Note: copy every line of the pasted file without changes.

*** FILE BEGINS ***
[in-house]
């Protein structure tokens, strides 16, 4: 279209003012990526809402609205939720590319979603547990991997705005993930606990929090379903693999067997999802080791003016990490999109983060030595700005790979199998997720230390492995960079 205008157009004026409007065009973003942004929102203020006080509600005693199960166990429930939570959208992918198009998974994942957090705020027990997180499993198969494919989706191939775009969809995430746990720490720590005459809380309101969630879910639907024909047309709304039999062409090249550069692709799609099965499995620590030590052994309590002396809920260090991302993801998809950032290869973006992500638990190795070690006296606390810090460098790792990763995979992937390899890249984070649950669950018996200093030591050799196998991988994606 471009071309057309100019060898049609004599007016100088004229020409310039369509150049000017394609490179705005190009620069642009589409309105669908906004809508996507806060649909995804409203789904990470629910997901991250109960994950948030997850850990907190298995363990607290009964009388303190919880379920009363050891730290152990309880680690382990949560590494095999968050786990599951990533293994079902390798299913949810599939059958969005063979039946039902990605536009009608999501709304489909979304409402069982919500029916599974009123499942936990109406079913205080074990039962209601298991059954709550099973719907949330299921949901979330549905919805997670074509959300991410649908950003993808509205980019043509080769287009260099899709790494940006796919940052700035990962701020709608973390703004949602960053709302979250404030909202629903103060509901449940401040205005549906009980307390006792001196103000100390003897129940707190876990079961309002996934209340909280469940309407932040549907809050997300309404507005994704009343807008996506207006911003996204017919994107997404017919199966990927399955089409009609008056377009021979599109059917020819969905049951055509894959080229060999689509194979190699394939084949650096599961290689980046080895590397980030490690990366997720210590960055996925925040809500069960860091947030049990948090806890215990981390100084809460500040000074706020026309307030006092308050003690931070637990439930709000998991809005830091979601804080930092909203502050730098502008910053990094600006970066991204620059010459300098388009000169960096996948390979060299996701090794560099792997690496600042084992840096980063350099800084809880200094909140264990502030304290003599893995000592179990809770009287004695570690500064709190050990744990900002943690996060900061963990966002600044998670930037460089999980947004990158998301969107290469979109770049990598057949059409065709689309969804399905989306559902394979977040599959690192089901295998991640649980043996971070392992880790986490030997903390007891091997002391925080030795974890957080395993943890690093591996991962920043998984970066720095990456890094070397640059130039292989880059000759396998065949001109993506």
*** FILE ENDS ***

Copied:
[in-house]
């Protein structure tokens, strides 16, 4: 279209003012990526809402609205939720590319979603547990991997705005993930606990929090379903693999067997999802080791003016990490999109983060030595700005790979199998997720230390492995960079 205008157009004026409007065009973003942004929102203020006080509600005693199960166990429930939570959208992918198009998974994942957090705020027990997180499993198969494919989706191939775009969809995430746990720490720590005459809380309101969630879910639907024909047309709304039999062409090249550069692709799609099965499995620590030590052994309590002396809920260090991302993801998809950032290869973006992500638990190795070690006296606390810090460098790792990763995979992937390899890249984070649950669950018996200093030591050799196998991988994606 471009071309057309100019060898049609004599007016100088004229020409310039369509150049000017394609490179705005190009620069642009589409309105669908906004809508996507806060649909995804409203789904990470629910997901991250109960994950948030997850850990907190298995363990607290009964009388303190919880379920009363050891730290152990309880680690382990949560590494095999968050786990599951990533293994079902390798299913949810599939059958969005063979039946039902990605536009009608999501709304489909979304409402069982919500029916599974009123499942936990109406079913205080074990039962209601298991059954709550099973719907949330299921949901979330549905919805997670074509959300991410649908950003993808509205980019043509080769287009260099899709790494940006796919940052700035990962701020709608973390703004949602960053709302979250404030909202629903103060509901449940401040205005549906009980307390006792001196103000100390003897129940707190876990079961309002996934209340909280469940309407932040549907809050997300309404507005994704009343807008996506207006911003996204017919994107997404017919199966990927399955089409009609008056377009021979599109059917020819969905049951055509894959080229060999689509194979190699394939084949650096599961290689980046080895590397980030490690990366997720210590960055996925925040809500069960860091947030049990948090806890215990981390100084809460500040000074706020026309307030006092308050003690931070637990439930709000998991809005830091979601804080930092909203502050730098502008910053990094600006970066991204620059010459300098388009000169960096996948390979060299996701090794560099792997690496600042084992840096980063350099800084809880200094909140264990502030304290003599893995000592179990809770009287004695570690500064709190050990744990900002943690996060900061963990966002600044998670930037460089999980947004990158998301969107290469979109770049990598057949059409065709689309969804399905989306559902394979977040599959690192089901295998991640649980043996971070392992880790986490030997903390007891091997002391925080030795974890957080395993943890690093591996991962920043998984970066720095990456890094070397640059130039292989880059000759396998065949001109993506």